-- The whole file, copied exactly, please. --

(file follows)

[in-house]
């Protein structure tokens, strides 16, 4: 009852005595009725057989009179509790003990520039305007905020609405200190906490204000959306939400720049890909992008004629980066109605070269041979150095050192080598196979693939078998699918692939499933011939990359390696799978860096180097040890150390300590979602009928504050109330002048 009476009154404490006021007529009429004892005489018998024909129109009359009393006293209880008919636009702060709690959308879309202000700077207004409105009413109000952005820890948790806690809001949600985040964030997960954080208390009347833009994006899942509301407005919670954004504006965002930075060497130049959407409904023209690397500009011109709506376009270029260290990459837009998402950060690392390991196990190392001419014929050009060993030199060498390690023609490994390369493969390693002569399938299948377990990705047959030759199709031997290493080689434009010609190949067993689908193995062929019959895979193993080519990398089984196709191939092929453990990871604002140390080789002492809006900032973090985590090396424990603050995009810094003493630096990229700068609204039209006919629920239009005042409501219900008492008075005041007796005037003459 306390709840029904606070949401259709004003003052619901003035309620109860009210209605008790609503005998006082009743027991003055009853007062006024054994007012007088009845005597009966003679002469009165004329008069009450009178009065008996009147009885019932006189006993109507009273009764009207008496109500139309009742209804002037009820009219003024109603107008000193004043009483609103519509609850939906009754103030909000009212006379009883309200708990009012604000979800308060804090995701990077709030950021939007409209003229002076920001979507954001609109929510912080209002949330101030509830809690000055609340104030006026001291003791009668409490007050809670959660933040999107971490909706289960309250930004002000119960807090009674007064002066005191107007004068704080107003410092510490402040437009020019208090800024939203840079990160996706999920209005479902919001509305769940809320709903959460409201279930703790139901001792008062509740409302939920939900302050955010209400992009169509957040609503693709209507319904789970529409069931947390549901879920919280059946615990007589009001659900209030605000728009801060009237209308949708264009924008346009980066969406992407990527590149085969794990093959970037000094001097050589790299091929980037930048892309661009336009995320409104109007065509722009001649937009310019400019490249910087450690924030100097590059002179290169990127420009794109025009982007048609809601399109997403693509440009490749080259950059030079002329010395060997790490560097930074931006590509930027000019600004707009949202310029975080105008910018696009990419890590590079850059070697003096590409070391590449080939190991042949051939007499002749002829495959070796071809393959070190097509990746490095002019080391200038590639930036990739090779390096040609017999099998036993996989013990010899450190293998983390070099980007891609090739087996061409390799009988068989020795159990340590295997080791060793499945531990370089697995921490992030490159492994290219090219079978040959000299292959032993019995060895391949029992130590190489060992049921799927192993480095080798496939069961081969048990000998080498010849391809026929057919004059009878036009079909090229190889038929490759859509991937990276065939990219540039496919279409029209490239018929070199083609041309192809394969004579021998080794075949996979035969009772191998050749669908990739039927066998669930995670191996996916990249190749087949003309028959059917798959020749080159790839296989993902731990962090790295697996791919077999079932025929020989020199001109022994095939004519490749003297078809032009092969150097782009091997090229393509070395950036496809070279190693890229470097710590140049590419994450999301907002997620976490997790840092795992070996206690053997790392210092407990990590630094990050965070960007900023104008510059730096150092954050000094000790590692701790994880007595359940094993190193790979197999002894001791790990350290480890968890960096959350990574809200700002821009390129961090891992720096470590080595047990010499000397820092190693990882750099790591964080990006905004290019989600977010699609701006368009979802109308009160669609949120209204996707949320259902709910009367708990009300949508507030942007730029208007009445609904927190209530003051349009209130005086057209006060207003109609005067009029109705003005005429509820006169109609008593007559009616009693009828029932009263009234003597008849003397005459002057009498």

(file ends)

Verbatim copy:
[in-house]
């Protein structure tokens, strides 16, 4: 009852005595009725057989009179509790003990520039305007905020609405200190906490204000959306939400720049890909992008004629980066109605070269041979150095050192080598196979693939078998699918692939499933011939990359390696799978860096180097040890150390300590979602009928504050109330002048 009476009154404490006021007529009429004892005489018998024909129109009359009393006293209880008919636009702060709690959308879309202000700077207004409105009413109000952005820890948790806690809001949600985040964030997960954080208390009347833009994006899942509301407005919670954004504006965002930075060497130049959407409904023209690397500009011109709506376009270029260290990459837009998402950060690392390991196990190392001419014929050009060993030199060498390690023609490994390369493969390693002569399938299948377990990705047959030759199709031997290493080689434009010609190949067993689908193995062929019959895979193993080519990398089984196709191939092929453990990871604002140390080789002492809006900032973090985590090396424990603050995009810094003493630096990229700068609204039209006919629920239009005042409501219900008492008075005041007796005037003459 306390709840029904606070949401259709004003003052619901003035309620109860009210209605008790609503005998006082009743027991003055009853007062006024054994007012007088009845005597009966003679002469009165004329008069009450009178009065008996009147009885019932006189006993109507009273009764009207008496109500139309009742209804002037009820009219003024109603107008000193004043009483609103519509609850939906009754103030909000009212006379009883309200708990009012604000979800308060804090995701990077709030950021939007409209003229002076920001979507954001609109929510912080209002949330101030509830809690000055609340104030006026001291003791009668409490007050809670959660933040999107971490909706289960309250930004002000119960807090009674007064002066005191107007004068704080107003410092510490402040437009020019208090800024939203840079990160996706999920209005479902919001509305769940809320709903959460409201279930703790139901001792008062509740409302939920939900302050955010209400992009169509957040609503693709209507319904789970529409069931947390549901879920919280059946615990007589009001659900209030605000728009801060009237209308949708264009924008346009980066969406992407990527590149085969794990093959970037000094001097050589790299091929980037930048892309661009336009995320409104109007065509722009001649937009310019400019490249910087450690924030100097590059002179290169990127420009794109025009982007048609809601399109997403693509440009490749080259950059030079002329010395060997790490560097930074931006590509930027000019600004707009949202310029975080105008910018696009990419890590590079850059070697003096590409070391590449080939190991042949051939007499002749002829495959070796071809393959070190097509990746490095002019080391200038590639930036990739090779390096040609017999099998036993996989013990010899450190293998983390070099980007891609090739087996061409390799009988068989020795159990340590295997080791060793499945531990370089697995921490992030490159492994290219090219079978040959000299292959032993019995060895391949029992130590190489060992049921799927192993480095080798496939069961081969048990000998080498010849391809026929057919004059009878036009079909090229190889038929490759859509991937990276065939990219540039496919279409029209490239018929070199083609041309192809394969004579021998080794075949996979035969009772191998050749669908990739039927066998669930995670191996996916990249190749087949003309028959059917798959020749080159790839296989993902731990962090790295697996791919077999079932025929020989020199001109022994095939004519490749003297078809032009092969150097782009091997090229393509070395950036496809070279190693890229470097710590140049590419994450999301907002997620976490997790840092795992070996206690053997790392210092407990990590630094990050965070960007900023104008510059730096150092954050000094000790590692701790994880007595359940094993190193790979197999002894001791790990350290480890968890960096959350990574809200700002821009390129961090891992720096470590080595047990010499000397820092190693990882750099790591964080990006905004290019989600977010699609701006368009979802109308009160669609949120209204996707949320259902709910009367708990009300949508507030942007730029208007009445609904927190209530003051349009209130005086057209006060207003109609005067009029109705003005005429509820006169109609008593007559009616009693009828029932009263009234003597008849003397005459002057009498």